Saturday, January 3, 2009
After inventing the New Year Box I began exploring the twisted look some more. I came up with the Round N Round Box. I had some trouble with the floor and am still working on it.
I turned the box inside out, and that looked good too. The problem with that model was that what started out as a six-sided box turned into a seven sided one. But the floor worked!
I remade the Round N Round Right-way-out box with seven sides. It went together better. Now it is time to make it out one more time, with a less crumpled look, before graduating to the good paper.
Many of the items which end up on this Blog are made from ordinary copy paper rather than nice paper. The reason for this state of affairs is that this blog is about my adventures in origami design, not in the folding of extant models. Designing generally results in a lot of wasted paper so it makes economic sense to use the cheap stuff to make all the mistakes with.
I was puzzled by the seven sided nature of my Round N Round Inside-out box. At first, I could not see what I had done to turn a 6-sided box into a 7-sided one. I decided it was time to do a little exploring into the realms of angles and their origami approximations. Out came the compass and the graph paper. This was followed by a visit to some web-generated geometry sites where I indulged in lots of semi-educated trial and error investigation until, finally, I "got" it.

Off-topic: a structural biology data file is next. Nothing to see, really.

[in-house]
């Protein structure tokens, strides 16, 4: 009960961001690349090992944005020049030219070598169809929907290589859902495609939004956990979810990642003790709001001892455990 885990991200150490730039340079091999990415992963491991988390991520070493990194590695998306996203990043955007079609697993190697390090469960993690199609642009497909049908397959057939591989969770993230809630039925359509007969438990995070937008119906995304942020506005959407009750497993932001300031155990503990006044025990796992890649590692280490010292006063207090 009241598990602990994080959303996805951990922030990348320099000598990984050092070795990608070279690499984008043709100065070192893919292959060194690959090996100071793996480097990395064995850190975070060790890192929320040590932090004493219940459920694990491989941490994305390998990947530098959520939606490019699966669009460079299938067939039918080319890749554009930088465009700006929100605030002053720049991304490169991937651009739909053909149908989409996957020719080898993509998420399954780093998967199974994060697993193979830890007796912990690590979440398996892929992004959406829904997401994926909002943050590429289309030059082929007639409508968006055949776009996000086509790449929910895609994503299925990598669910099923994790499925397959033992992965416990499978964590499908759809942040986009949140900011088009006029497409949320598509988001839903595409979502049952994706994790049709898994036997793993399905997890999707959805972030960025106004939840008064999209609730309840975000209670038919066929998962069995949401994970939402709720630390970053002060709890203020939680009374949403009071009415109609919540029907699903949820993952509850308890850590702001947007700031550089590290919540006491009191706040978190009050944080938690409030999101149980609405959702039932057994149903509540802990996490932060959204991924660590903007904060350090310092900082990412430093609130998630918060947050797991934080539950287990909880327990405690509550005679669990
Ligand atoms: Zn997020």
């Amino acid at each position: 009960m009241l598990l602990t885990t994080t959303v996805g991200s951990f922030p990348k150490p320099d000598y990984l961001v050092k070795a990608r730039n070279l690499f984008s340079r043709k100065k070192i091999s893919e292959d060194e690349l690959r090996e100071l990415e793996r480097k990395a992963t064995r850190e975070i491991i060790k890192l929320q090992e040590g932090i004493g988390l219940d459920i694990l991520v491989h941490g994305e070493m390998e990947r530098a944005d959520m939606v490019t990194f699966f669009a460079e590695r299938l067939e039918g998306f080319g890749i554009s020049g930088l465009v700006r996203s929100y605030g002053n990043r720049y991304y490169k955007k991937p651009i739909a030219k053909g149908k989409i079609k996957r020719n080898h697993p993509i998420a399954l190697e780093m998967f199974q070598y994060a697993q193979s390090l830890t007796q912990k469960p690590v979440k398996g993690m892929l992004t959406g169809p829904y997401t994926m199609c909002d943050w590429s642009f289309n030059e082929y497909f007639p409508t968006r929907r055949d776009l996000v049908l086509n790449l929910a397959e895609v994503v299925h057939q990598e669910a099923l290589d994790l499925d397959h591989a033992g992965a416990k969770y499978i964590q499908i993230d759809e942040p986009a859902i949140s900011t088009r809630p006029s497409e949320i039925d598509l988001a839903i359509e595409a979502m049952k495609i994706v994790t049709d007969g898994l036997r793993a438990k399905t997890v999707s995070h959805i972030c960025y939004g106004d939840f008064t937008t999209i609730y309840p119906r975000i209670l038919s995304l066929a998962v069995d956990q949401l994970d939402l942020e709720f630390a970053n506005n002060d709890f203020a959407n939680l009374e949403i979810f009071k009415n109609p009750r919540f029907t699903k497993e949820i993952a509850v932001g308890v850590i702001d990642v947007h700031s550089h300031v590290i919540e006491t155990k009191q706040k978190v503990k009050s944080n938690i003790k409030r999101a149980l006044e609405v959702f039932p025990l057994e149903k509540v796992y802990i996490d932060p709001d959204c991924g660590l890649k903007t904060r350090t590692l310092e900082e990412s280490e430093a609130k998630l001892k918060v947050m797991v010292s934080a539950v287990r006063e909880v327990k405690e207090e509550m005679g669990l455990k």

I have added a chart to assist those of you who want to make n-walled origami boxes. It details the folding approximations which can be used to create the correct angles from a flat sheet of paper. The chart assumes that your paper has a horizontal crease, which separates the walls from the floor, and a vertical crease, which divides one wall from its contiguous wall. Your job is to create an angle between these walls which will allow the box to have n equal sides in 3 dimensional space. Your aim is to do this without using a compass to measure the correct angle and without covering your paper with a lot of complicated creases which become more inaccurate as they multiply.
While the methods listed in my chart are almost entirely approximations, they are good enough to produce a neat looking n-sided box.